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Who are counted among the foreign-born population?

The foreign-born population is composed of anyone who is not a U.S. citizen at birth. This includes naturalized U.S. citizens, non-citizen U.S. nationals, lawful permanent residents (immigrants), temporary migrants (such as foreign students), humanitarian migrants (such as refugees and asylees), and unauthorized migrants. Everyone else is counted among the native-born population, which comprises anyone who is a U.S. citizen at birth, including people born in the United States, Puerto Rico, a U.S. Island Area (Guam, the Commonwealth of the Northern Mariana Islands, and the U.S. Virgin Islands), or abroad to a U.S. citizen parent or parents.

Who are the foreign born?

The U.S. Census Bureau uses the term foreign born to refer to anyone who is not a U.S. citizen at birth. This includes naturalized U.S. citizens, non-citizen U.S. nationals, lawful permanent residents (immigrants), temporary migrants (such as foreign students), humanitarian migrants (such as refugees and asylees), and unauthorized migrants.

Who are the native born?

The U.S. Census Bureau uses the terms native and native born to refer to anyone born in the United States, Puerto Rico, a U.S. Island Area (Guam, the Commonwealth of the Northern Mariana Islands, or the U.S. Virgin Islands), or abroad of a U.S. citizen parent or parents.

What is nativity status?

Nativity status refers to whether a person is native-born or foreign-born.

What is generational status? Who is included in the first, second, and third-and-higher generations?

The U.S. Census Bureau uses the term generational status to refer to the place of birth of an individual or an individual’s parents. Questions on place of birth and parental place of birth are used to define the first, second, and third-and-higher generations. The first generation refers to those who are foreign born. The second generation refers to those with at least one foreign-born parent. The third-and-higher generation includes those with two U.S. native parents.

Does the Census Bureau collect data on parental place of birth?

Yes. Both the Current Population Survey Annual Social and Economic Supplement and Island Areas Census include two questions on parental place of birth, one on mother’s place of birth and a second on father’s place of birth.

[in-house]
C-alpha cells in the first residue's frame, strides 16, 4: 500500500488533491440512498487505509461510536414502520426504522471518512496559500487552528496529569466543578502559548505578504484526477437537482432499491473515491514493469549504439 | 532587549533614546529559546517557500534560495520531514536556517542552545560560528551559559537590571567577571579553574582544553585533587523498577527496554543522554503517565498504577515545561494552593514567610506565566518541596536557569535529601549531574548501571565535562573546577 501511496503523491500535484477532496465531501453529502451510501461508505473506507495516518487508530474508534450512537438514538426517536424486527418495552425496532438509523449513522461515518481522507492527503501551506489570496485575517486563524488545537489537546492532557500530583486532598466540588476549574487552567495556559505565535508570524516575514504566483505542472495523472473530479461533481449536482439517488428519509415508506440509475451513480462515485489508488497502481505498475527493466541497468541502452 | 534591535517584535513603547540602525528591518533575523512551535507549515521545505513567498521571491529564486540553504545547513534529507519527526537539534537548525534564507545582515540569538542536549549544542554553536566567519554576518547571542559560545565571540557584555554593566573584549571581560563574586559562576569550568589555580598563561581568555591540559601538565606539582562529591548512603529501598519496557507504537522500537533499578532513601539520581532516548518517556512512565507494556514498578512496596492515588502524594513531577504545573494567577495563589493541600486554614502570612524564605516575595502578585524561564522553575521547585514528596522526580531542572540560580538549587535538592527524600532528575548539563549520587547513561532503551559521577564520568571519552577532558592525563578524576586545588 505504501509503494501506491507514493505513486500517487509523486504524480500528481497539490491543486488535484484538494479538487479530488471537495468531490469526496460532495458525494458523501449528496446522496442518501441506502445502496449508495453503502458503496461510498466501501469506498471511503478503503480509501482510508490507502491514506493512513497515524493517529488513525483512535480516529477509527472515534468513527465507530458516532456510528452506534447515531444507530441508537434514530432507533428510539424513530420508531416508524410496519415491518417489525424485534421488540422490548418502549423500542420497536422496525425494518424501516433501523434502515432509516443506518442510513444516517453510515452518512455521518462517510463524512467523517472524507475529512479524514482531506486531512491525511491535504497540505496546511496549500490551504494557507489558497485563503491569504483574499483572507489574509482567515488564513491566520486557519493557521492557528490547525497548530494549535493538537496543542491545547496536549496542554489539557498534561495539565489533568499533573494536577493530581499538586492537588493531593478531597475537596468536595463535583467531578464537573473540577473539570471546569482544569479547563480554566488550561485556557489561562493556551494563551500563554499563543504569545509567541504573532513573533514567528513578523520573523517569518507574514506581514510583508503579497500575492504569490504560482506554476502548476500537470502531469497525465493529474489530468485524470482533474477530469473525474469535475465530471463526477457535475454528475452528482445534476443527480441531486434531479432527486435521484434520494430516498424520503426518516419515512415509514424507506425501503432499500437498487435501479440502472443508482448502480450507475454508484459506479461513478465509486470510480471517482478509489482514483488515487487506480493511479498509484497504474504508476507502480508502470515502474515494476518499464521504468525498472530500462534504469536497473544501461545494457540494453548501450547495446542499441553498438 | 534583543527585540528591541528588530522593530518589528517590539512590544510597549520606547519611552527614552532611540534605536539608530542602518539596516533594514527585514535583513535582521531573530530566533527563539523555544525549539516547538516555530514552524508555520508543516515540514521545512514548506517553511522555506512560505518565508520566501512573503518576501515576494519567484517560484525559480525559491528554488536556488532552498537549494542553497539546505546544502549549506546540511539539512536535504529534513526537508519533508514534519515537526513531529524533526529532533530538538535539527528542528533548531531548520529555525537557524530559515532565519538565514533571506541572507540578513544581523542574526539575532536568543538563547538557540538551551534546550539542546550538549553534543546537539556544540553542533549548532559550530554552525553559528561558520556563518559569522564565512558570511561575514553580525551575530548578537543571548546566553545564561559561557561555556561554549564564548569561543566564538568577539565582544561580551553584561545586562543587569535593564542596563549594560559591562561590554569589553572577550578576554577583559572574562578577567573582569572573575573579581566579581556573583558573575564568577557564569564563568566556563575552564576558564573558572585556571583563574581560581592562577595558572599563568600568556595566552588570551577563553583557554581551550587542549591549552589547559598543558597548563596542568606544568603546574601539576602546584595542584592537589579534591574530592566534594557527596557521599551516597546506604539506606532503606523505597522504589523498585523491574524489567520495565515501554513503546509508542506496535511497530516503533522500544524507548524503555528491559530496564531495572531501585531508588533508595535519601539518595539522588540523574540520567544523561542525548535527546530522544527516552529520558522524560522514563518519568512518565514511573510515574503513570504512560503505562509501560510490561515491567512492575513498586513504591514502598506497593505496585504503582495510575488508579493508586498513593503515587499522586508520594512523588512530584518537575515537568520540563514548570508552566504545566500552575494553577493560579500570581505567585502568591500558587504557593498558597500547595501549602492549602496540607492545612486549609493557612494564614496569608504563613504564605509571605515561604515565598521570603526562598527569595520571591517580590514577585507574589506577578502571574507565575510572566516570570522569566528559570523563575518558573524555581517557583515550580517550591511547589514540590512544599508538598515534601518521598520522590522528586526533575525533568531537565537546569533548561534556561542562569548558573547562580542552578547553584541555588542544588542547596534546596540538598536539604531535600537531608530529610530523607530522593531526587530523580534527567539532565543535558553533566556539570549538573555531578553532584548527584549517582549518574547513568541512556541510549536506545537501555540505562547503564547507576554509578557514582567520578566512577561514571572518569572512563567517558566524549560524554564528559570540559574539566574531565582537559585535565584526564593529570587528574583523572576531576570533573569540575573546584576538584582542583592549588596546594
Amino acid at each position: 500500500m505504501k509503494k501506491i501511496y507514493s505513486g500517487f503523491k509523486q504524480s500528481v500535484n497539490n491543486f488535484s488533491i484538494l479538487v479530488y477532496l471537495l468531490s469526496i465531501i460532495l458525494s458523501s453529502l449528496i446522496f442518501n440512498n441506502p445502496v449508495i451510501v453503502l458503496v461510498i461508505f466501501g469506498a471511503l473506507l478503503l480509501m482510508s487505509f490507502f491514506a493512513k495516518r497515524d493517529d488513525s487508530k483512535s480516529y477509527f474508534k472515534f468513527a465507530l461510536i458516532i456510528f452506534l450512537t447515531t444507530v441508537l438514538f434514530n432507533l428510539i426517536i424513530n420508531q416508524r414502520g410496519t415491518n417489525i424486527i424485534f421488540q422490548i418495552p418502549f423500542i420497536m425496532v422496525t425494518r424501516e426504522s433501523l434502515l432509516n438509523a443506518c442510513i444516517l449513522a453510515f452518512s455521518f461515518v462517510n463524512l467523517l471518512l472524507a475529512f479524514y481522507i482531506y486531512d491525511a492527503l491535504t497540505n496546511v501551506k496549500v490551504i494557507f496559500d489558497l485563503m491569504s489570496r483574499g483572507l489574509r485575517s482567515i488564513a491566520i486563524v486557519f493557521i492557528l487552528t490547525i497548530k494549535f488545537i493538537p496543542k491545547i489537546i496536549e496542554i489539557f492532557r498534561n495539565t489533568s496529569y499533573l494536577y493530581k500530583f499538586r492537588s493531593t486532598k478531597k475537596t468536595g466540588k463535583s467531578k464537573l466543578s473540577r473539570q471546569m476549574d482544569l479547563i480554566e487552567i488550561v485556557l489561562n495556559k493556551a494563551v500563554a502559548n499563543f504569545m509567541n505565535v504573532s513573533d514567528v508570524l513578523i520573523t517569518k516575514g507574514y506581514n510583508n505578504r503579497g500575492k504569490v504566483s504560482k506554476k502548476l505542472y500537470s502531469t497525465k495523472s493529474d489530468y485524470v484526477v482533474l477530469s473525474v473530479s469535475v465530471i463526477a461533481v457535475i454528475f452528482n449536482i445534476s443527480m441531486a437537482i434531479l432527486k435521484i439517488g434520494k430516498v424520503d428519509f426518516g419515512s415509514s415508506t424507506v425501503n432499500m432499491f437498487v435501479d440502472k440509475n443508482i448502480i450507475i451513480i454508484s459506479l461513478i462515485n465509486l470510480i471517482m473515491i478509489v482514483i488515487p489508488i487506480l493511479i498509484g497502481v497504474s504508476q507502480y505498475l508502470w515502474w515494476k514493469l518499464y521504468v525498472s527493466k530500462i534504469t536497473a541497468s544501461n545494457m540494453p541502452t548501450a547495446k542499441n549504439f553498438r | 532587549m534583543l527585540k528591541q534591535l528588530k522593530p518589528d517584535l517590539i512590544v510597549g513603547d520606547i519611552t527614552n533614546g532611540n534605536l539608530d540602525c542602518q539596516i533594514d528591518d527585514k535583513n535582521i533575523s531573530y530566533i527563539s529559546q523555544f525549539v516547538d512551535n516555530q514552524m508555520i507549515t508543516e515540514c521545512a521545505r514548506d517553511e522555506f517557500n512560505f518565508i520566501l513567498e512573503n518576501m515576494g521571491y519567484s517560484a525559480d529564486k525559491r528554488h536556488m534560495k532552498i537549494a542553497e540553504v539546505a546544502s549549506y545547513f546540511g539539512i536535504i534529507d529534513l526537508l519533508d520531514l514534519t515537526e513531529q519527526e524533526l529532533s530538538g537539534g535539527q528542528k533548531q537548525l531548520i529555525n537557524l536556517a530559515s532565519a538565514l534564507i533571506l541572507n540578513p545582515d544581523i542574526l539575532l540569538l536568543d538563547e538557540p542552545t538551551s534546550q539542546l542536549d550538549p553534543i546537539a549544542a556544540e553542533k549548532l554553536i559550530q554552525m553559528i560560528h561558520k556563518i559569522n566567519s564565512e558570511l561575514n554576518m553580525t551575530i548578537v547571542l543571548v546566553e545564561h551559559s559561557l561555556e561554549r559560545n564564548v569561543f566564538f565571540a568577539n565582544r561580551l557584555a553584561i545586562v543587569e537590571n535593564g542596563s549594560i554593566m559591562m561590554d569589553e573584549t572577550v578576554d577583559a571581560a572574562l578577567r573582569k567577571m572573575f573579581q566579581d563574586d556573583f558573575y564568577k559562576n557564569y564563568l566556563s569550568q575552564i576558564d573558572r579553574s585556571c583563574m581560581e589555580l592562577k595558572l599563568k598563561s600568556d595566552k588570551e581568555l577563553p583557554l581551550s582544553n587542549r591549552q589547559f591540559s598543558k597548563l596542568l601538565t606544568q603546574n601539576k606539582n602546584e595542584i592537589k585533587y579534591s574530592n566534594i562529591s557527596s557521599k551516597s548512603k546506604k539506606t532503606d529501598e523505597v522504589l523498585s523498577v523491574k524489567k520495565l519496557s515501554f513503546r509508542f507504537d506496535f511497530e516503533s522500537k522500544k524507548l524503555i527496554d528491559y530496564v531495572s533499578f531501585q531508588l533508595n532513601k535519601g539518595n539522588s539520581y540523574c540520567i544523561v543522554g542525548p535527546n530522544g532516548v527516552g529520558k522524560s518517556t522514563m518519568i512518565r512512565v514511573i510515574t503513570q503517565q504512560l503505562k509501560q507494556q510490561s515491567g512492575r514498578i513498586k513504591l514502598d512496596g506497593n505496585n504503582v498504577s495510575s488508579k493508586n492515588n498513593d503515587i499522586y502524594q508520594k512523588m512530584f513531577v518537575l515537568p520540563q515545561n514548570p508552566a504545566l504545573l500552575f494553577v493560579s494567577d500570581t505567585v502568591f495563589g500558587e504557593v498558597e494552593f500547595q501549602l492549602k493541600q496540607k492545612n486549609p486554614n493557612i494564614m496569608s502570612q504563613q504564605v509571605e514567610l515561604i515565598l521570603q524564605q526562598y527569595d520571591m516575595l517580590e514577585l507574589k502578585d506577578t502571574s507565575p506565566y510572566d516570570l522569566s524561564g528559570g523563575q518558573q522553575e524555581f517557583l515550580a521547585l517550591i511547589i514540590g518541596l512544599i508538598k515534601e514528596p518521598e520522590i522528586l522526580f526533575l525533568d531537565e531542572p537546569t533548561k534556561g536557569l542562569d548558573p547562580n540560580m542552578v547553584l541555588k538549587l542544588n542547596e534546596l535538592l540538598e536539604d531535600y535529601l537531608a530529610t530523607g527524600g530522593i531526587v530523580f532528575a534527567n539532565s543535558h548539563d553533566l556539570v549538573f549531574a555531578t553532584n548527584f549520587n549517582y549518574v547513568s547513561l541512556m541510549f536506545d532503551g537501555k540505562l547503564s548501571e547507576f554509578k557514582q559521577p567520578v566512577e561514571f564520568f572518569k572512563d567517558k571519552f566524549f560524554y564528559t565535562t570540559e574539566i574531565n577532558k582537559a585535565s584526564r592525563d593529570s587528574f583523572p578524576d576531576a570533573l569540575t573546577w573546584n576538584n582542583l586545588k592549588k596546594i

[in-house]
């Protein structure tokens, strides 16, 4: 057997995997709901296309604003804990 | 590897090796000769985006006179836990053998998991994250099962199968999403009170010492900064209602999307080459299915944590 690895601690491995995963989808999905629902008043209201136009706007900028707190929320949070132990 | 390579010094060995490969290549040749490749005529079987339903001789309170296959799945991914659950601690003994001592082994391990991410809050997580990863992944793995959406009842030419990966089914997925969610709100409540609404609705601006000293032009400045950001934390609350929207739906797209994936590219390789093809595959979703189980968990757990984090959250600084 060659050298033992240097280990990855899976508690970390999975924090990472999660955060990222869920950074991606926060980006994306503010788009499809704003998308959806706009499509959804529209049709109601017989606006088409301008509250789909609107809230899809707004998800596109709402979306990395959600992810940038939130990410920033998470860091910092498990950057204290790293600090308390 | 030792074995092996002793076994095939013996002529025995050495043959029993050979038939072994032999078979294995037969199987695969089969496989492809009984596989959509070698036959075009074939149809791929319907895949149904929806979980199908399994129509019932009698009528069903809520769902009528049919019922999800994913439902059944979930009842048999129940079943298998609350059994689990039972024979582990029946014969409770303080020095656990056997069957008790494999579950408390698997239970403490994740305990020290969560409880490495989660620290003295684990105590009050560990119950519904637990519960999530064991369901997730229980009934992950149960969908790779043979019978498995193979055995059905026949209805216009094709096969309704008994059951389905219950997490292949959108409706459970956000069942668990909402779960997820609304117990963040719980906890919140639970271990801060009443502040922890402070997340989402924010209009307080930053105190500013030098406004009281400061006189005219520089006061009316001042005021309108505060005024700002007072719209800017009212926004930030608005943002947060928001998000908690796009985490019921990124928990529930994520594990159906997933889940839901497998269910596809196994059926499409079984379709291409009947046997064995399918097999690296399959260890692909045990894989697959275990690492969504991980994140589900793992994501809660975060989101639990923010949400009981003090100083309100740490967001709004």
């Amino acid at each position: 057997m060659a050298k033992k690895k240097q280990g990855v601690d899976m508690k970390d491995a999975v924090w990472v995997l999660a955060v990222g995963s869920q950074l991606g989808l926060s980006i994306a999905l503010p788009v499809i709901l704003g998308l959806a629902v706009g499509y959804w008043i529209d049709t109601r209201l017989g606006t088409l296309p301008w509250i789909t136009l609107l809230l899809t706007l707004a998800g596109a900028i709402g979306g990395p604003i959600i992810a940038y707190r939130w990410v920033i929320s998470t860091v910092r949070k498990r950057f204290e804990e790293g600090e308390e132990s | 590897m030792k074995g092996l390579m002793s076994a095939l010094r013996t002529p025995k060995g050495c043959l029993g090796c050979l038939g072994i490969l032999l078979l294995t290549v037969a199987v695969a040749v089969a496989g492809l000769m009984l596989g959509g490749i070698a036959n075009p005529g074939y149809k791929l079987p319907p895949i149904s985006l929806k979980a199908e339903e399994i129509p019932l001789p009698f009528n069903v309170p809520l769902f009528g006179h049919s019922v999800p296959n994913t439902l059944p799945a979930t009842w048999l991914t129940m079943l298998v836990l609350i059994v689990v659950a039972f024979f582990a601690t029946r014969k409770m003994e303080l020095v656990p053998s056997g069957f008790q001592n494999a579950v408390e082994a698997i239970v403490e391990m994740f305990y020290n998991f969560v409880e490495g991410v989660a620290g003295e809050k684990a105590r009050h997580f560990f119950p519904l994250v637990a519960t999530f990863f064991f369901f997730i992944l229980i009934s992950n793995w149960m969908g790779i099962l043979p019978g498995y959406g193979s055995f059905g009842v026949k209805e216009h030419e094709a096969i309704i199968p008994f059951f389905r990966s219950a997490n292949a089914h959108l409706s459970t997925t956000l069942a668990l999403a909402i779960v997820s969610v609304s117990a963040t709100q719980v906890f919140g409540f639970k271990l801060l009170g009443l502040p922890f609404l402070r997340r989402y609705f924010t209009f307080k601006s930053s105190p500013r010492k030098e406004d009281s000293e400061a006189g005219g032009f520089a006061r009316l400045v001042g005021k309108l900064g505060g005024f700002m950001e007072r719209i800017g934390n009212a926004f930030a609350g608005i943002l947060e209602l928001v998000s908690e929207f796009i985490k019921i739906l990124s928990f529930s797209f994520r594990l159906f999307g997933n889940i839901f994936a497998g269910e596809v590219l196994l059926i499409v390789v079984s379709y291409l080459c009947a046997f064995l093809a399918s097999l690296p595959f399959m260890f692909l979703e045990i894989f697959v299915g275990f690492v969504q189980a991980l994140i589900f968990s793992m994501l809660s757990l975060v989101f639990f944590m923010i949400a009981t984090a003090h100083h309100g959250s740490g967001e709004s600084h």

Does the Census Bureau collect immigration data?

The U.S. Census Bureau directly collects and publishes survey data on the characteristics of foreign-born residents of the United States, such as country of birth, U.S. citizenship status, and year of entry into the United States.

By comparison, the Department of Homeland Security (DHS) Office of Immigration Statistics publishes statistics and reports based on administrative data, such as the numbers of persons obtaining legal permanent resident status, refugees and asylees, naturalizations, nonimmigrant admissions, and enforcement actions.

Additionally, the Census Bureau obtains selected administrative data from various federal agencies, including DHS, and uses those records for statistical purposes only. The Census Bureau does not share any personally identifiable information with any other agency, including law enforcement. All data at the Census Bureau, whether obtained from surveys or records from other agencies, are protected from disclosure and kept confidential under the law.

Does the Census Bureau collect data on the legal status of the foreign born?

Census Bureau does not directly collect data on the legal status of the foreign born on its surveys. The Department of Homeland Security (DHS) Office of Immigration Statistics publishes statistics and reports based on administrative data, such as the numbers of persons obtaining legal permanent resident status, refugees and asylees, naturalizations, nonimmigrant admissions, and enforcement actions. It also provides estimates of the unauthorized immigrant population in the United States.

The Census Bureau obtains selected administrative data from various federal agencies, including DHS, and uses those records for statistical purposes only. The Census Bureau does not share any personally identifiable information with any other agency, including law enforcement. All data at the Census Bureau, whether obtained from surveys or records from other agencies, are protected from disclosure and kept confidential under the law.

Do the data on the foreign born collected by the Census Bureau include unauthorized immigrants?

Yes. The U.S. Census Bureau collects data from all foreign born who participate in its censuses and surveys, regardless of legal status. Thus, unauthorized migrants are implicitly included in the Census Bureau estimates of the total foreign-born population.

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